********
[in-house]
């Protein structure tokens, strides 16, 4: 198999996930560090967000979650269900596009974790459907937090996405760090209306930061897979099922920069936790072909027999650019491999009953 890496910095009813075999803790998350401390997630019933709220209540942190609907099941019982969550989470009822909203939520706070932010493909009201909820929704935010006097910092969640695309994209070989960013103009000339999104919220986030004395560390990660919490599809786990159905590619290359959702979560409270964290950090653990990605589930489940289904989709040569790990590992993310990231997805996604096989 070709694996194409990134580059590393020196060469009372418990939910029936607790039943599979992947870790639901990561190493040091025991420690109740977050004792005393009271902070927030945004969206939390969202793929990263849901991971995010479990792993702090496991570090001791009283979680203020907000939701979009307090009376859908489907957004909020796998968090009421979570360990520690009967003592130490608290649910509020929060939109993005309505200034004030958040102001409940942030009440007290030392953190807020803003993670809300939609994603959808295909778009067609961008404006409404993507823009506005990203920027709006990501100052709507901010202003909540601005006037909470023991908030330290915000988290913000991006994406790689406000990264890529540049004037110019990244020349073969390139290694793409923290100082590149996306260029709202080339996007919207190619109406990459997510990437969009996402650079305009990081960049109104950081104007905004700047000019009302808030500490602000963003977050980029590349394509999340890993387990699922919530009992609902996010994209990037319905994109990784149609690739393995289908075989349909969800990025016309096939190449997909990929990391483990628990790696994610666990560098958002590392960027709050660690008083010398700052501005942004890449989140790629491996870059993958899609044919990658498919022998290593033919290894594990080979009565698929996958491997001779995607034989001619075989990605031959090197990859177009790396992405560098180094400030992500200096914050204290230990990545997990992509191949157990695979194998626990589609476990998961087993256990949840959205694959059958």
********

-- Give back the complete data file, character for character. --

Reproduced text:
[in-house]
């Protein structure tokens, strides 16, 4: 198999996930560090967000979650269900596009974790459907937090996405760090209306930061897979099922920069936790072909027999650019491999009953 890496910095009813075999803790998350401390997630019933709220209540942190609907099941019982969550989470009822909203939520706070932010493909009201909820929704935010006097910092969640695309994209070989960013103009000339999104919220986030004395560390990660919490599809786990159905590619290359959702979560409270964290950090653990990605589930489940289904989709040569790990590992993310990231997805996604096989 070709694996194409990134580059590393020196060469009372418990939910029936607790039943599979992947870790639901990561190493040091025991420690109740977050004792005393009271902070927030945004969206939390969202793929990263849901991971995010479990792993702090496991570090001791009283979680203020907000939701979009307090009376859908489907957004909020796998968090009421979570360990520690009967003592130490608290649910509020929060939109993005309505200034004030958040102001409940942030009440007290030392953190807020803003993670809300939609994603959808295909778009067609961008404006409404993507823009506005990203920027709006990501100052709507901010202003909540601005006037909470023991908030330290915000988290913000991006994406790689406000990264890529540049004037110019990244020349073969390139290694793409923290100082590149996306260029709202080339996007919207190619109406990459997510990437969009996402650079305009990081960049109104950081104007905004700047000019009302808030500490602000963003977050980029590349394509999340890993387990699922919530009992609902996010994209990037319905994109990784149609690739393995289908075989349909969800990025016309096939190449997909990929990391483990628990790696994610666990560098958002590392960027709050660690008083010398700052501005942004890449989140790629491996870059993958899609044919990658498919022998290593033919290894594990080979009565698929996958491997001779995607034989001619075989990605031959090197990859177009790396992405560098180094400030992500200096914050204290230990990545997990992509191949157990695979194998626990589609476990998961087993256990949840959205694959059958």